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Warsaw Rising Museum

The Warsaw Rising Museum, arguably the city's finest museum, was opened in 2004 to commemorate the 60th Anniversary of the doomed Warsaw Uprising of 1944. The Uprising is tragic and largely unknown chapter of World War II, in which a brave Polish resistance of freedom fighters met annihilation and retribution from the Nazis, in front of a backdrop of underhand maneuverings - principally by Stalin. Hushed up by the Soviets after the War and largely ignored by the West, the subject of the Uprising has only started to receive the attention it demands in recent years. It is a fascinating and disturbing story, partly because of the gall and guile of the Polish Home Army, which, despite being small and woefully ill-equipped, resisted the Germans for 63 days; and partly because of the complicated issues surrounding the event: the Rising's ultimate futility, the severe consequences of its failure, the inaction of the Russians, and what many Poles still perceive as the betrayal of Poland by its Western Allies, Great Britain and America.

The Warsaw Rising Museum attempts to accurately recreate the atmosphere and events of the struggle of 1944, and to give a picture of the realities of life under the Nazis which precipitated the fight for freedom. The Rising has been criticised in the past as a pointless gesture that brought needless death and destruction upon the city; however the Museum shows the importance of this 'gesture', which serves as an example of the strength of the Polish spirit - the same spirit that eventually helped overthrow Communism and secure Poland's status as a free country. The Museum seeks to give this bold resistance, and in particular its patriotic protagonists, a prominent place in the national consciousness - something which was denied to them for 45 years after the War.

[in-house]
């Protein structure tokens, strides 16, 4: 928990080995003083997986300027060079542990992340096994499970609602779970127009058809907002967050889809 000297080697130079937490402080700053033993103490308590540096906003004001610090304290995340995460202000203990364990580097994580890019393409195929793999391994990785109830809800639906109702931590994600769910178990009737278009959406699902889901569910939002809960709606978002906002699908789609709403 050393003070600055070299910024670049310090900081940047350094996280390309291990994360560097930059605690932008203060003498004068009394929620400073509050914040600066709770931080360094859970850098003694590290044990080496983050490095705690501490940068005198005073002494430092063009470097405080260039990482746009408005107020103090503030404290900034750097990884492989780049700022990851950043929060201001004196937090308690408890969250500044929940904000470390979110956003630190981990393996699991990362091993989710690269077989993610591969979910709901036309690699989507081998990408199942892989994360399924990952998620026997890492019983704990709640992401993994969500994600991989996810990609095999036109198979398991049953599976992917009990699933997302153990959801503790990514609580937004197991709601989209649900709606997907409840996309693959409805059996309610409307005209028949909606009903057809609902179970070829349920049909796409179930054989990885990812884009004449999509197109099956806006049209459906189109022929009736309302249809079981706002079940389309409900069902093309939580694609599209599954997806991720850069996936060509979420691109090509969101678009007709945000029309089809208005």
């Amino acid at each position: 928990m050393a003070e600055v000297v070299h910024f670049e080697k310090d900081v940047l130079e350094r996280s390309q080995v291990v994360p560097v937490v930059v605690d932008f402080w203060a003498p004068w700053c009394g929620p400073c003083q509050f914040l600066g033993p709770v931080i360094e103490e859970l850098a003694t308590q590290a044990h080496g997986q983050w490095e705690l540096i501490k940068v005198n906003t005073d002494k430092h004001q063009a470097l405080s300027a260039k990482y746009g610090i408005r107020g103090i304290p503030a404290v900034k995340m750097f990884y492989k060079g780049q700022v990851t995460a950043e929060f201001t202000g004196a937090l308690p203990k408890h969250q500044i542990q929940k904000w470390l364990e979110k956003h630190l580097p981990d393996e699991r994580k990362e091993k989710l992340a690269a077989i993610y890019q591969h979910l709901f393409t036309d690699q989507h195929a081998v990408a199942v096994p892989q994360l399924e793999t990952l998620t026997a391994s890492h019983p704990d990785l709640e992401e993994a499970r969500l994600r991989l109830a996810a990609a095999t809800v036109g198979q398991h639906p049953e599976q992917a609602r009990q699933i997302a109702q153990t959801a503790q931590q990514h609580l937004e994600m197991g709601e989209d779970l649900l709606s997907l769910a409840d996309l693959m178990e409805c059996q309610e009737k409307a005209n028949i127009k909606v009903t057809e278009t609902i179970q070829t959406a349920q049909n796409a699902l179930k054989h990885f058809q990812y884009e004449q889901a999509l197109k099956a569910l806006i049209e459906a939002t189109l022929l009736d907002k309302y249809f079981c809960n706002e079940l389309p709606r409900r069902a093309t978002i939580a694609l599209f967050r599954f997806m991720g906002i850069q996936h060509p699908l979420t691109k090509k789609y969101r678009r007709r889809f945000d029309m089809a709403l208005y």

Inside the vast museum building - a former power station - visitors will find three floors of exhibition to work their way around. Photographs provide the main body of evidence, some jubilant and upbeat, others terrifying. Amongst the smiling soldiers are pictures of boys and girls as young as 12 years old, who were enlisted as messengers and couriers. The Museum also has a number of excellent video and interactive presentations and a cinema screen on the Mezzanine shows footage of the first month of the struggle, when the Poles scored some important victories against the Germans. There are also a number of 'replica' exhibits, one of the best of which is the mock sewer, which guests can travel through. The sewers were often used as places of refuge and flight for the Polish Home Army - particularly as their position became increasingly desperate - and some of the gruesome realities of living in such squalor is brought home by the exhibit. The final exposition, 'Death of a City', shows footage of Warsaw as it was before the War, and after the Nazi backlash. Thousands were executed in retribution for the Uprising and every building considered of any importance to Polish culture was destroyed.

A trip to the Warsaw Rising Museum is pretty much essential for any visitor of the city - particularly those that think that the sins of the Second World War are forgotten and forgiven. The aftermath for the Poles continued until 1989 and the scars on the face of the Polish capital are still visible today.

The Warsaw Rising Museum is open 10:00 - 18:00 everyday, with late opening on Thursdays until 20:00. Admission is 4 zloty (2 for concessions), and it is free to enter on Sundays. Click here to visit the official website.